The above quoted paragraph shows that making naval analysis is not Mr. Tanchum’s strong suit. He is fundamentally wrong in his assumption that the main Turkish adversary of the Russian Kilo class submarines will be the Ada class corvettes. One does not fight airplanes with SAM missiles. One does not fight enemy tanks with ATGMs. The main weapons Turkey will use against the Kilo class submarines that will start to enter into service in (at least) 3 years time will be the submarines Turkey possess.   And with 14 submarines in service Turkey has the strongest diesel-electric submarine force in NATO. These submarines are a huge force multiplier and one of our countries most important silent and deadly weapons. Six of the 14 submarines in Turkish inventory are nearing their useful life and they will be replaced by AIP Type 214 submarines. Even if Russian Black Sea Fleet enjoys an advantage in numbers for a time the air independent submarines will have the upper hand against the Russian submarines as they will not be AIP equipped.

It’s noteworthy that the new submarine construction programme of Turkey was never mentioned in this text.

Until Ankara can rectify the gap in naval capabilities created by MILGEM’s delays, Turkey will not be able to defend its national interests adequately as Russia attempts to reestablish its sphere of influence in the greater Black Sea region

During the Cold War the Black Sea was divided between NATO nation Turkey and 3 Warsaw Pact nations Bulgaria, Romania and USSR.  How we have 3 NATO nations Turkey, Bulgaria and Romania. Plus Ukraine, Russia and Georgia. With the annexation of Crime by Russia the status quo in the Black Sea which was created at the end of the Cold War has changed. But this change is not unmanageable for Ankara as long as we have a long term political goal and will toreach it.

It is beyond any doubt that the cancellation of Milgem construction tender given to RMK Marine shipyard has created a havoc among the Turkish naval armament projects. But believing this delay will hamper Turkey’s ability to defends its national interest is wish full thinking.

 

Russian Warship Movements Through Turkish Straits (Part 47)

Yesterday, on 17 April 2014,  3 Ropucha class landing ships have made a southbound passage trough Bosphorus. Either Mr. Assad is in dire need for Russian supplies and weapons or this is a diversion attempt from the Ukrainian crises.

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Russian warship 127 Minsk making a southbound passage through Bosphorus. Photo: Yörük Işık. Used with permission.

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Russian warship 127 Minsk making a southbound passage through Bosphorus. Photo: Yasemin Dora. Used with permission.

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Russian warship 127 Minsk making a southbound passage through Bosphorus. Photo: Kerim Bozkurt. Used with permission.

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Russian warship 142 Novocharkassk making a southbound passage through Bosphorus. Photo: Ahmet Böler. Used with permission.

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Russian warship 142 Novocharkassk making a southbound passage through Bosphorus. Photo: Yörük Işık. Used with permission.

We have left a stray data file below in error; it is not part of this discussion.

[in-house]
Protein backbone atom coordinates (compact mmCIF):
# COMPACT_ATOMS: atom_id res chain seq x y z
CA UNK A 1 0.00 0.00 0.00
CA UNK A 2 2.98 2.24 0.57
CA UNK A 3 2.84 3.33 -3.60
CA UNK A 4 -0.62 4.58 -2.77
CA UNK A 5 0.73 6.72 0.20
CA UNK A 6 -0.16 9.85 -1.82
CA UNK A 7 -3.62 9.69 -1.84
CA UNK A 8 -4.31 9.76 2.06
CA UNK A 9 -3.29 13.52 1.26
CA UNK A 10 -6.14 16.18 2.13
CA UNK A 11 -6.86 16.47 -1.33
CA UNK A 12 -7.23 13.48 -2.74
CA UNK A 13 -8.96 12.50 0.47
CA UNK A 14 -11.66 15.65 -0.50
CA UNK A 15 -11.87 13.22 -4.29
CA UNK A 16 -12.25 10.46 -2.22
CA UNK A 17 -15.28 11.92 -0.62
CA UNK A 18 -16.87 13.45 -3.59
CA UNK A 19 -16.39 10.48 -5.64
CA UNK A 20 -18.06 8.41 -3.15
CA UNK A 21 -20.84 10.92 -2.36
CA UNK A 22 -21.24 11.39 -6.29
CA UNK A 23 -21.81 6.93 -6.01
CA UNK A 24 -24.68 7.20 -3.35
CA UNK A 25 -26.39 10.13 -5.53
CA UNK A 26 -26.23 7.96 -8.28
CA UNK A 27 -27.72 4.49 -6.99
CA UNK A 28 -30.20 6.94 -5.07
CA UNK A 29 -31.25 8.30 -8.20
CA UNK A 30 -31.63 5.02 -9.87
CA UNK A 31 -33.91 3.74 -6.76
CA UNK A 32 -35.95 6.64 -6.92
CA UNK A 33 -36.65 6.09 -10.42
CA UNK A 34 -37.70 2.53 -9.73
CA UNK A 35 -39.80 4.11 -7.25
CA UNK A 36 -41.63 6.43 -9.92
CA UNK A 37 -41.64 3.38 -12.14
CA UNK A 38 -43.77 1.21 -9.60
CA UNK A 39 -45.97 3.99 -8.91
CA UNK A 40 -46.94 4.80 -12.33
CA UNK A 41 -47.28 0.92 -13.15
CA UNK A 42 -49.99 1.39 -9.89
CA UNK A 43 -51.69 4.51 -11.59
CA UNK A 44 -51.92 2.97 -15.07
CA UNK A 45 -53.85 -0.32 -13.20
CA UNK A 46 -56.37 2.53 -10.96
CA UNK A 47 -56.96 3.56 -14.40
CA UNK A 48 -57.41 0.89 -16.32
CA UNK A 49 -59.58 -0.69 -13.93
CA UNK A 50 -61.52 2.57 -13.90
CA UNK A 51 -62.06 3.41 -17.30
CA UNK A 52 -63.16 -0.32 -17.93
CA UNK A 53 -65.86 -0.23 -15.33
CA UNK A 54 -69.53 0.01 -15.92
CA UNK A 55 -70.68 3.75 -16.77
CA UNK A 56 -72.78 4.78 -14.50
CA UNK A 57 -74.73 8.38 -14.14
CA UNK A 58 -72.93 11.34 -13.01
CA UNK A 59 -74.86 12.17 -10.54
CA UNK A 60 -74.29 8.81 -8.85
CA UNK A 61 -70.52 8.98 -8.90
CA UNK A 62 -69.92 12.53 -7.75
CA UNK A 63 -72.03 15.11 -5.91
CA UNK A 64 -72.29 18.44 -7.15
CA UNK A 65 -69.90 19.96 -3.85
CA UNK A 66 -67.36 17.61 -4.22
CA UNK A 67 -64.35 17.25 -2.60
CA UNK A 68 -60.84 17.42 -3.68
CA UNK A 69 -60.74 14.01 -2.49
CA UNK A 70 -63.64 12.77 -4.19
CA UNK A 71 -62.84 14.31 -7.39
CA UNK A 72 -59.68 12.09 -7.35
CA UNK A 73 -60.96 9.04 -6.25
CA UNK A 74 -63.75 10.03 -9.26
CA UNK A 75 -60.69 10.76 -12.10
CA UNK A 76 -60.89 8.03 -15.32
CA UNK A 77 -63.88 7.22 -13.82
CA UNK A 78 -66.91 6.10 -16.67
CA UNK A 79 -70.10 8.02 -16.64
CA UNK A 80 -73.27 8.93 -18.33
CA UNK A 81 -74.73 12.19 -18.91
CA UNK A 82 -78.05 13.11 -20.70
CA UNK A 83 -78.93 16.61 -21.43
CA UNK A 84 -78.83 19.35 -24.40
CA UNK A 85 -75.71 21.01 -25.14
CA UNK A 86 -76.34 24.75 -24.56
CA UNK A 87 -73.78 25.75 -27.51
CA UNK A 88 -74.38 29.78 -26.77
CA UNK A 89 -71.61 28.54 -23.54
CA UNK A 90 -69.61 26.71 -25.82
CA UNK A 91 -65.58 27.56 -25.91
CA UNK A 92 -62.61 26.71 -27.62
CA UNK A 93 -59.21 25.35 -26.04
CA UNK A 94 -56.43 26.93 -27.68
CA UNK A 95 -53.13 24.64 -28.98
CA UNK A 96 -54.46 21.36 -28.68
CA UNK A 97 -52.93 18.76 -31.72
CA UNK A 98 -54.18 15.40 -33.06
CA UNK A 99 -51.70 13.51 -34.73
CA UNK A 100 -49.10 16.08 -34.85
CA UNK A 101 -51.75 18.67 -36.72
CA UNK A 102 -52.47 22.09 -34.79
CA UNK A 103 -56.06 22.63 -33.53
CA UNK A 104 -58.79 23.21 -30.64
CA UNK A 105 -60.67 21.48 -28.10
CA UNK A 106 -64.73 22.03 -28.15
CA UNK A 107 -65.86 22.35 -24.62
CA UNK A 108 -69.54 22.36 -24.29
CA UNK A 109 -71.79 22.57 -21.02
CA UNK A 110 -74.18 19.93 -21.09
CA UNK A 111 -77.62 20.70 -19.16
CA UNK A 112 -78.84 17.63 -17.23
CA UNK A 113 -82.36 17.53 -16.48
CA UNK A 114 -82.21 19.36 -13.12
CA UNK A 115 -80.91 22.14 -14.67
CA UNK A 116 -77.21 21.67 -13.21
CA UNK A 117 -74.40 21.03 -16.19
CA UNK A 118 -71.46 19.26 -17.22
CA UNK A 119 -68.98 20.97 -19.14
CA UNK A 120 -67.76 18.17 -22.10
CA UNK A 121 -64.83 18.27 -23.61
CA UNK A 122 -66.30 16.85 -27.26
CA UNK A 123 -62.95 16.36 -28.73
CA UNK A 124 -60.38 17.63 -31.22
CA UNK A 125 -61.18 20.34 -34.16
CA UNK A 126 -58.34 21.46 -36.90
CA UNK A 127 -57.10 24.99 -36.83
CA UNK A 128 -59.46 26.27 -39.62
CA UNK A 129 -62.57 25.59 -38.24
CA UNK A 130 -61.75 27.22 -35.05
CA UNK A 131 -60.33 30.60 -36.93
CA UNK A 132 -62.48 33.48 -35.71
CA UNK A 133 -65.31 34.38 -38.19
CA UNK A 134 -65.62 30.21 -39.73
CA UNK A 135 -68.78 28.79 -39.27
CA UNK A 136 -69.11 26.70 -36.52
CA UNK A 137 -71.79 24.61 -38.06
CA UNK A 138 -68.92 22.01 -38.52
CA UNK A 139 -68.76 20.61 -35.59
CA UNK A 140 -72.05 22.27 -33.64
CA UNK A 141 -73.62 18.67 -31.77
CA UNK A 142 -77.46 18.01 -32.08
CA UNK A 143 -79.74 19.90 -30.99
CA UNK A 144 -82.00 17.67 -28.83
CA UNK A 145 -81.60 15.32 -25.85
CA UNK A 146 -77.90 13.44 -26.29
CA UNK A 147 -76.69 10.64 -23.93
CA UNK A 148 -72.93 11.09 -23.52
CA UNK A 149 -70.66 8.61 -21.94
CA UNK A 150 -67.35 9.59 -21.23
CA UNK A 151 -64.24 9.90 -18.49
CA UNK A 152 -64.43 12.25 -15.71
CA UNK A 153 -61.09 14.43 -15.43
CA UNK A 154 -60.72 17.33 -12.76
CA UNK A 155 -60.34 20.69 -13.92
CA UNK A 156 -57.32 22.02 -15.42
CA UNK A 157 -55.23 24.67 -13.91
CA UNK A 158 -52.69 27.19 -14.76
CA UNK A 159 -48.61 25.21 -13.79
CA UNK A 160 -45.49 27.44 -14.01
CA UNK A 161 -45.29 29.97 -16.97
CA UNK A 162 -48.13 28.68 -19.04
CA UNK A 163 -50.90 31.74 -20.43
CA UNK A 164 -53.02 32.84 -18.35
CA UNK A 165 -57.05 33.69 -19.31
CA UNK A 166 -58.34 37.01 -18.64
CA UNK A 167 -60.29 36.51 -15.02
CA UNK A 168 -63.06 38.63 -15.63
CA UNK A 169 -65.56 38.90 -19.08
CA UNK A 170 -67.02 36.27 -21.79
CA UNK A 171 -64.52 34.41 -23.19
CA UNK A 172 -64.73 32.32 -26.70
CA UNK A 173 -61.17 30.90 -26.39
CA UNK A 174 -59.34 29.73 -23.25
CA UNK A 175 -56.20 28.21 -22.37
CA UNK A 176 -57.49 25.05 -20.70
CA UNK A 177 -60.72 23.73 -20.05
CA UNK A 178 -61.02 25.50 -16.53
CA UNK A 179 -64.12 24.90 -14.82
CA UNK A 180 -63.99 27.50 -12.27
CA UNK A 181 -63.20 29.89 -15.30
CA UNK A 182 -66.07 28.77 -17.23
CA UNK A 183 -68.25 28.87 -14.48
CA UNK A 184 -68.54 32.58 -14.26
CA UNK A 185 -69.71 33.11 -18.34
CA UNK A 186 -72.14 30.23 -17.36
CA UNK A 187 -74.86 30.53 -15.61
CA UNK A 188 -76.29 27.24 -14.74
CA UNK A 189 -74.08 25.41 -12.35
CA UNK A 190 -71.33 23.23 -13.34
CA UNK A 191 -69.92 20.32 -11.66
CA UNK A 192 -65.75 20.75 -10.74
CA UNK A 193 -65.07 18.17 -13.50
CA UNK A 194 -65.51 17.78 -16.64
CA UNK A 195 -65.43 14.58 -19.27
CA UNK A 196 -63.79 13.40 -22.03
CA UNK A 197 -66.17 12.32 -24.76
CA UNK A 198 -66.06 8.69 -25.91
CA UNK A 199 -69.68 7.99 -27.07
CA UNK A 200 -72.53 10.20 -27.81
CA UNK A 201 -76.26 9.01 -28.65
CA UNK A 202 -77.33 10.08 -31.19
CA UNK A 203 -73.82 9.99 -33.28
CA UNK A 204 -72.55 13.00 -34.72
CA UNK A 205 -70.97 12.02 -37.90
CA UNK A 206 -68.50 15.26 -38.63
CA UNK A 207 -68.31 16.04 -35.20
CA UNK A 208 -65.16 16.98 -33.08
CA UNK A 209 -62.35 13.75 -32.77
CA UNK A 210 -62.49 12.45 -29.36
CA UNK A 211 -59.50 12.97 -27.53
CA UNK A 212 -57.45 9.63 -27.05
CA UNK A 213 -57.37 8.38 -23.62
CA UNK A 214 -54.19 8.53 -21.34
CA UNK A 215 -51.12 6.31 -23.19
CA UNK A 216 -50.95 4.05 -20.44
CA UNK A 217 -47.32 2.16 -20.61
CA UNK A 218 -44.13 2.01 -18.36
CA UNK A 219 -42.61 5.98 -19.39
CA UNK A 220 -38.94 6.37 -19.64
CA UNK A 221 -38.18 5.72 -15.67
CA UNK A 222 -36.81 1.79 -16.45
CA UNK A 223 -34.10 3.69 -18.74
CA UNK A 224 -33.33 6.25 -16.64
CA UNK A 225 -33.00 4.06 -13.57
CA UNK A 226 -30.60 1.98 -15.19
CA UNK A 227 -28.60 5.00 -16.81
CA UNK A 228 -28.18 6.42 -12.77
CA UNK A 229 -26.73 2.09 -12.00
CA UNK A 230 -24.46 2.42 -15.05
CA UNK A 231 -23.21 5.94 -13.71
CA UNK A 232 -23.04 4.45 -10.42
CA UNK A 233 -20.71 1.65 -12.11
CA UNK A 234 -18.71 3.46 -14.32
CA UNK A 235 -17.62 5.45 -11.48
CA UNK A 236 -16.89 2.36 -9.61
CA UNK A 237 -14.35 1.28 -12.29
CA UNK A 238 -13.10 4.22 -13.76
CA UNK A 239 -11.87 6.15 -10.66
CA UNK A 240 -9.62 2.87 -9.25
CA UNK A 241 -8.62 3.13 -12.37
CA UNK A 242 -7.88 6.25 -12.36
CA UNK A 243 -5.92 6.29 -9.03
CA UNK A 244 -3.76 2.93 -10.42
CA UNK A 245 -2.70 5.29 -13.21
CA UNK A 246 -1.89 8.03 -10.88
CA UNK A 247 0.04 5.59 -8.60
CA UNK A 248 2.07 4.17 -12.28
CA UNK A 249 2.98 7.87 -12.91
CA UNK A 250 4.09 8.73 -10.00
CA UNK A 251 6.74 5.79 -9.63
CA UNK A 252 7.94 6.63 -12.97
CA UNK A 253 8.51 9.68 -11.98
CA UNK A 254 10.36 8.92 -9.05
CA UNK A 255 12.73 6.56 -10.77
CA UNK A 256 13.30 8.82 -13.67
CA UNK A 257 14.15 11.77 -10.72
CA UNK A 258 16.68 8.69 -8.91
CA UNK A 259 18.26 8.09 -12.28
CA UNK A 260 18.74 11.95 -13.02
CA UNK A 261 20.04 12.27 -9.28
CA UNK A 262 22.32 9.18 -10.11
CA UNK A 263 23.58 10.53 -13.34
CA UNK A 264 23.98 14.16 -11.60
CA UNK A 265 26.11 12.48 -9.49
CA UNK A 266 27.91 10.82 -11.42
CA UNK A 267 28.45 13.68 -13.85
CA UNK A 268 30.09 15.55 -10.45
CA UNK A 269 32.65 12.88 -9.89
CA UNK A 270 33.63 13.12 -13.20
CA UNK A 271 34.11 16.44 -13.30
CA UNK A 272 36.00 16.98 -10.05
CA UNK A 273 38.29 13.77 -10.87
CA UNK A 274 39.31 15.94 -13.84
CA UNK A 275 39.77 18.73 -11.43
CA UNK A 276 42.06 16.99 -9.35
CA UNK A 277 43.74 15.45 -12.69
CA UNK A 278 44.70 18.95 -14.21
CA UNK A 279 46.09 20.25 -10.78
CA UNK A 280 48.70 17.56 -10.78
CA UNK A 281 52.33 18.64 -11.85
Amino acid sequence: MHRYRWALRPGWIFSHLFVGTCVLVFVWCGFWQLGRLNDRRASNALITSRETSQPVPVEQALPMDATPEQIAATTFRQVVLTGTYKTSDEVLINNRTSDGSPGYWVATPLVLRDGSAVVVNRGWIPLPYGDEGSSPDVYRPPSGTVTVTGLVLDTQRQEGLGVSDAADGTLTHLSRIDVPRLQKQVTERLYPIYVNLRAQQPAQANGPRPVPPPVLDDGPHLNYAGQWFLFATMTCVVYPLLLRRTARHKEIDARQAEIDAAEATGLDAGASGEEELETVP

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Russian warship 142 Novocharkassk making a southbound passage through Bosphorus.

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Russian warship 016 Georgiy Pobedonosets making a southbound passage through Bosphorus. Photo: Yörük Işık. Used with permission.

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Russian warship 016 Georgiy Pobedonosets making a southbound passage through Bosphorus

The list of Russian warship movements in 2014:

Date Number Name Direction
02/01/14 016 Georgiy Pobedonosets Northbound
02/01/14 156 Yamal Northbound
18/01/14 016 Georgiy Pobedonosets Southbound
18/01/14 151 Azov Southbound
27/01/14 102 Kaliningrad Southbound
01/02/14 016 Georgiy Pobedonosets Northbound
01/02/14 151 Azov Northbound
07/02/14 810 Smetlivy Northbound
10/02/14 016 Georgiy Pobedonosets Southbound
10/02/14 151 Azov Southbound
20/02/14 150 Saratov Southbound
20/02/14 156 Yamal Southbound
26/02/14 102 Kaliningrad Northbound
26/02/14 127 Minsk Northbound
04/03/14 150 Saratov Northbound
04/03/14 156 Yamal Northbound
23/03/14 012 Olenegorskiy Gorniak Southbound
23/03/14 102 Kaliningrad Southbound
23/03/14 127 Minsk Southbound
03/04/14 012 Olenegorskiy Gorniak Northbound
03/04/14 102 Kaliningrad Southbound
10/04/14 150 Saratov Southbound
10/04/14 156 Yamal Southbound
11/04/14 138 PM-138 Southbound
12/04/14 MB-304 MB-304 Southbound
17/04/14 016 Georgiy Pobedonosets Southbound
17/04/14 127 Minsk Southbound
17/04/14 142 Novocharkassk Southbound

I have archived the list of the Russian ship movements in 2013.

Russian Warship Movements Through Turkish Straits (Part 46)

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Russian repair ship PM-138 passing through Bosphorus. Photo: Yörük Işık. Used with permission.

On 11 April 2014, Friday the Amur class repair ship from Russian Black Sea Fleet PM-138 passed through Bosphorus on her Syrian deployment. This means that PM-56 currently stationed in Tartus Syria will be returning home soon.

The list of Russian warship movements in 2014:

Date Number Name Direction
02/01/14 016 Georgiy Pobedonosets Northbound
02/01/14 156 Yamal Northbound
18/01/14 016 Georgiy Pobedonosets Southbound
18/01/14 151 Azov Southbound